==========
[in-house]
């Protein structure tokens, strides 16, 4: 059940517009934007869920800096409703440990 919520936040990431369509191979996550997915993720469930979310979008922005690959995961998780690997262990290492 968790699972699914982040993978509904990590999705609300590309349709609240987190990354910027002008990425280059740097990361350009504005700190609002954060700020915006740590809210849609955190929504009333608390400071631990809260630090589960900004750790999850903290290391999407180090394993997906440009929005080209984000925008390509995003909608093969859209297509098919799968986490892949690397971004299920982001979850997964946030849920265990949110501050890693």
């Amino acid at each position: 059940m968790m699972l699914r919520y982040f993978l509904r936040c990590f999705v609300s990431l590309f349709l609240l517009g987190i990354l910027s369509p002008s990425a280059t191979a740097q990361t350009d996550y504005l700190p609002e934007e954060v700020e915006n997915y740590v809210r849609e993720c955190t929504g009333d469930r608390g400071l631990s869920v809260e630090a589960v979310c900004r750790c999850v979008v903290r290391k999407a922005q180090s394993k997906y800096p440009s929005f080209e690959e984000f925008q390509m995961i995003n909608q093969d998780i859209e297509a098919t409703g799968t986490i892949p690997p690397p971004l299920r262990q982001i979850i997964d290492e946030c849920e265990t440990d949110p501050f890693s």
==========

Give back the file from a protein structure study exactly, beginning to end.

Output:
[in-house]
């Protein structure tokens, strides 16, 4: 059940517009934007869920800096409703440990 919520936040990431369509191979996550997915993720469930979310979008922005690959995961998780690997262990290492 968790699972699914982040993978509904990590999705609300590309349709609240987190990354910027002008990425280059740097990361350009504005700190609002954060700020915006740590809210849609955190929504009333608390400071631990809260630090589960900004750790999850903290290391999407180090394993997906440009929005080209984000925008390509995003909608093969859209297509098919799968986490892949690397971004299920982001979850997964946030849920265990949110501050890693």
């Amino acid at each position: 059940m968790m699972l699914r919520y982040f993978l509904r936040c990590f999705v609300s990431l590309f349709l609240l517009g987190i990354l910027s369509p002008s990425a280059t191979a740097q990361t350009d996550y504005l700190p609002e934007e954060v700020e915006n997915y740590v809210r849609e993720c955190t929504g009333d469930r608390g400071l631990s869920v809260e630090a589960v979310c900004r750790c999850v979008v903290r290391k999407a922005q180090s394993k997906y800096p440009s929005f080209e690959e984000f925008q390509m995961i995003n909608q093969d998780i859209e297509a098919t409703g799968t986490i892949p690997p690397p971004l299920r262990q982001i979850i997964d290492e946030c849920e265990t440990d949110p501050f890693s």